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News, press, tips and more can be found in the Sea Tow Blog. Have a suggestion for a story? Email us!

Sea Tow Blog

News, press, tips and more can be found in the Sea Tow Blog. Have a suggestion for a story? Email us!

Women on the Water

 Captain Wendy

When a member of Sea Tow calls for rescue, they probably do not sit around thinking if the captain coming to their rescue will be a man or a woman, they are just waiting to be saved and be back out in the open water. That is, until the captain does arrive and looks of surprise cross the faces of families because that captain happens to be a woman. 

Captain Wendy Sears and Captain Angela Moore, of Sea Tow Eastern Connecticut, have seen the look of surprise more often than not but the questioning looks and whispering comments never keep these strong captains from doing what they love most. As for Captain Amy Donaldson of Sea Tow Sebastian, confidence on the water comes from real-life experience.

For Captain Wendy, assisting fisherman and families out on the water has been her job for over 17 years. It was after a car accident that Wendy knew she could no longer sit behind a desk and found her calling on a small, inshore dragger fishing boat. The thought of slowing down on the water because she is a woman has never stopped Wendy from being confident in the water.

On one rescue, a boat with four gentlemen say Wendy approaching and yelled out, “Where is your help,” with Wendy casually replying, “I am your help!” Comments like those can be hard for some to hear, but not for Wendy who has proved herself capable and more than confident in being a captain.

“I became a captain because I never took “no” for an answer,” Captain Sears said. “In any job I went for, it was clear that I was not the right type for the position until I found Sea Tow and I knew I could do it. Always be strong, confident, listen and learn as much as you can. You will be amazed at what you can do.”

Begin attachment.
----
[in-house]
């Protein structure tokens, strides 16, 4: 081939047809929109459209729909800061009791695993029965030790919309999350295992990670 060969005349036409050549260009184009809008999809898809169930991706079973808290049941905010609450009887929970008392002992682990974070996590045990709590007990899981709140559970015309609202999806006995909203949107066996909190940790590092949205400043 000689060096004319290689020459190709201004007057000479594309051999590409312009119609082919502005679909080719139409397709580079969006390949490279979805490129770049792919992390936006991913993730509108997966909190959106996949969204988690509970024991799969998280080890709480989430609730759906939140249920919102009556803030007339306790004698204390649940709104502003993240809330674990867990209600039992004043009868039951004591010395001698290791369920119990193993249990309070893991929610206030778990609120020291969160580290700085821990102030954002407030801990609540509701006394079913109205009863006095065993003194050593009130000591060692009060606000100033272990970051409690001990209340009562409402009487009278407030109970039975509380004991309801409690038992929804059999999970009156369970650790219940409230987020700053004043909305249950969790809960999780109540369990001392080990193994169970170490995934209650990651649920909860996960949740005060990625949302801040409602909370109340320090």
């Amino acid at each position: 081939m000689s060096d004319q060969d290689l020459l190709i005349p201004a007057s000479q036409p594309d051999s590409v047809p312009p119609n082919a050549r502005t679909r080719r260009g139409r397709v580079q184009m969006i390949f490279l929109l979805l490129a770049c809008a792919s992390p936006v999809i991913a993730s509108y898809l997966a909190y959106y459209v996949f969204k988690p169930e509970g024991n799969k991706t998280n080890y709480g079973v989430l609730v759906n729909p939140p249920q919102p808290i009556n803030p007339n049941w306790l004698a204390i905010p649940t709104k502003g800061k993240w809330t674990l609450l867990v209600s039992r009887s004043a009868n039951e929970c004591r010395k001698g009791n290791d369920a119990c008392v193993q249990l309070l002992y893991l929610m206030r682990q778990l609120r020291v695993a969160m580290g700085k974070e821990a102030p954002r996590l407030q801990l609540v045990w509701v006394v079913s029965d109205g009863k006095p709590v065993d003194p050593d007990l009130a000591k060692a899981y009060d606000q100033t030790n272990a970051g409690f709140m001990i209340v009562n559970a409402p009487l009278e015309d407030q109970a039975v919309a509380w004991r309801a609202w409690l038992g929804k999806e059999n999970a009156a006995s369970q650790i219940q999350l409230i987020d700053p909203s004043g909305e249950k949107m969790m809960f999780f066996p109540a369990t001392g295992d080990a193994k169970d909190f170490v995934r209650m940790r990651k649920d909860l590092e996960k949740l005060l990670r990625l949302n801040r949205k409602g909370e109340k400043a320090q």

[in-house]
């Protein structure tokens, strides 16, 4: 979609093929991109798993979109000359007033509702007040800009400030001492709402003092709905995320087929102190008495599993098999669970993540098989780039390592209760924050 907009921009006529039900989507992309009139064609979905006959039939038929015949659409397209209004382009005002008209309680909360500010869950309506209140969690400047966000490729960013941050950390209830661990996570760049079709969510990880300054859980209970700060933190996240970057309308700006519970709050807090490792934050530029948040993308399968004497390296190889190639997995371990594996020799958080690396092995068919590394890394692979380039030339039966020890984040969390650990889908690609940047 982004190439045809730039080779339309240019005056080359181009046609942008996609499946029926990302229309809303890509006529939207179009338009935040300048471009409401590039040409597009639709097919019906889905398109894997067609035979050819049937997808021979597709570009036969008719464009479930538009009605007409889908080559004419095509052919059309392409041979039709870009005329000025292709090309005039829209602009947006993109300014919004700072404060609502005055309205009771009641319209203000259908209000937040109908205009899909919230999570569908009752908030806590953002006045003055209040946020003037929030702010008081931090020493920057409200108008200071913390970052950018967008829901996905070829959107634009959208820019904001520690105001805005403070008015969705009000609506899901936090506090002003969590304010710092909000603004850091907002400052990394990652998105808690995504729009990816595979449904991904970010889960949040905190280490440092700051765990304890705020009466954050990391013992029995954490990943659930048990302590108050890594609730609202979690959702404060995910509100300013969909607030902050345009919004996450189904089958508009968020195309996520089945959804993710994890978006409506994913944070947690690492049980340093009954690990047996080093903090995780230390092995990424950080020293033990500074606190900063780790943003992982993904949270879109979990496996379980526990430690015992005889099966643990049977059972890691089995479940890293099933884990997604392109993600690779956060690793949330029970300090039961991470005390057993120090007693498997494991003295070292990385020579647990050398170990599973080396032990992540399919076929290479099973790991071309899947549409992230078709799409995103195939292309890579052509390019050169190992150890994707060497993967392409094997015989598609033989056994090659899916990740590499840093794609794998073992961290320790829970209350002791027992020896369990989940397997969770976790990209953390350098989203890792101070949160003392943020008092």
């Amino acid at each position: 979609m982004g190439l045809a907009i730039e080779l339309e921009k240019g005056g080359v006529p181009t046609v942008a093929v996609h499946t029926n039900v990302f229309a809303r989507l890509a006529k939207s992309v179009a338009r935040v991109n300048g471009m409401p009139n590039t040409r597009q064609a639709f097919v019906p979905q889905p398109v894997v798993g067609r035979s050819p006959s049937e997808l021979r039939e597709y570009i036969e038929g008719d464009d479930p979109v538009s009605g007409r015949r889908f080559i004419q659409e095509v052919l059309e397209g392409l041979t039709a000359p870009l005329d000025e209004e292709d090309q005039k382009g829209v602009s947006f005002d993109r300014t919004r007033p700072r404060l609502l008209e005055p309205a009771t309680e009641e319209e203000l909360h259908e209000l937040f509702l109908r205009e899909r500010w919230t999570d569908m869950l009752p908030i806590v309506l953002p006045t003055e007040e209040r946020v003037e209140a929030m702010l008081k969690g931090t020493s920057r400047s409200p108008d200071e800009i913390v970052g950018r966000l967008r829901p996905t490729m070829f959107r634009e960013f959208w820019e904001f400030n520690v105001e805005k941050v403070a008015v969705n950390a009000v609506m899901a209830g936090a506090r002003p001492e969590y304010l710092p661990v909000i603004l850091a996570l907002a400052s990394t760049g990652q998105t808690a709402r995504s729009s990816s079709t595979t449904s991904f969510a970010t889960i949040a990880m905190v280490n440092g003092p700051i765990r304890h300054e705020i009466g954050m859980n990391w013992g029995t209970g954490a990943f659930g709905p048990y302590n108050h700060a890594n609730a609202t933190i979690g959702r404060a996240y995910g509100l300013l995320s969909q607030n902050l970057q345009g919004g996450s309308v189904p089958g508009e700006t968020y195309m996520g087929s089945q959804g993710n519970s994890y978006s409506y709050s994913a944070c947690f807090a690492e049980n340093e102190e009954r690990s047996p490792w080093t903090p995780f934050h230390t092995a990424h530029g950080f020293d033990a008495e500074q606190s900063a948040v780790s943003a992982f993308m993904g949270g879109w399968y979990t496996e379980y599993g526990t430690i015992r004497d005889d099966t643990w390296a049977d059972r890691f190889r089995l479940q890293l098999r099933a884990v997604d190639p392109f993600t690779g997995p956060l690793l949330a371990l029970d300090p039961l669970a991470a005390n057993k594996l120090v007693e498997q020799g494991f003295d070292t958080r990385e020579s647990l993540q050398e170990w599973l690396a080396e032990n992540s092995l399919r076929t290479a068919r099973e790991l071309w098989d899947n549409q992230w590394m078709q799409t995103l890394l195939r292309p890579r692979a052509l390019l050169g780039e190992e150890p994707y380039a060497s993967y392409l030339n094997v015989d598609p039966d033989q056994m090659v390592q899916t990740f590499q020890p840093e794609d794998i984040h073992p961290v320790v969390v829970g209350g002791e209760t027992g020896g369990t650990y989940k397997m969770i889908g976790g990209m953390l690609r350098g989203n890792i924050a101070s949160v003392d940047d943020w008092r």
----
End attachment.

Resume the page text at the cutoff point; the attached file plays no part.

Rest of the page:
The same insight was given by Captain Angela Moore. “Always go for it,” she said. “If someone tells you that you are not capable of your dreams, do not listen to them and keep pushing forward.”

Captain Angela

Captain Moore has been in the water since 2001 working on a commercial fishing boat and transitioning to yacht management care. Just a few years later, in 2004, Angela joined the Sea Tow family and has been enjoying herself ever since. “I love being on the water and I meet so many great people along the way. Yes, I may get called honey or sweetie along the way but I choose to ignore it because I am doing what I want and it keeps me on my toes.”

The weather and tide currents may be different between Connecticut and Florida, but the act of saving others is the same. Captain Amy Donaldson grew up around shorelines in New Jersey and holds many memories of being on a boat with friends and family. After working tireless days behind a desk as a graphic designer, the waves were reaching for her once more and she landed her first boating job in 2003.

Captain Amy

She spent as much time as she could on the water and earned her captains license in 2005, the same time she began working for Sea Tow Naples and started at her current franchise, Sea Tow Sebastian in 2013. Captain Donaldson quickly realized how powerful the water is and gained her own confidence by always being aware of her surroundings and not letting others keep her from doing her job correctly. “I am here to help others and get the job done,” said Captain Amy Donaldson. “The freedom of the water is what led me to my new career path, and the experience to help others on the water is what keeps me.”

A piece of advice Captain Donaldson would like to share with members reading is this: “Buy a boat, enjoy the freedom I feel but do not keep yourself from knowing how to control the boat should something go wrong. Experience is key when in open water so women, do not place all the responsibility of being a captain to the men. Boat with someone who does have experience and learn from them, it will make boating that much more enjoyable.”

The boating industry may seem male dominated but times are changing as more mothers, sisters and daughters are making their way onto boats and following their own path.

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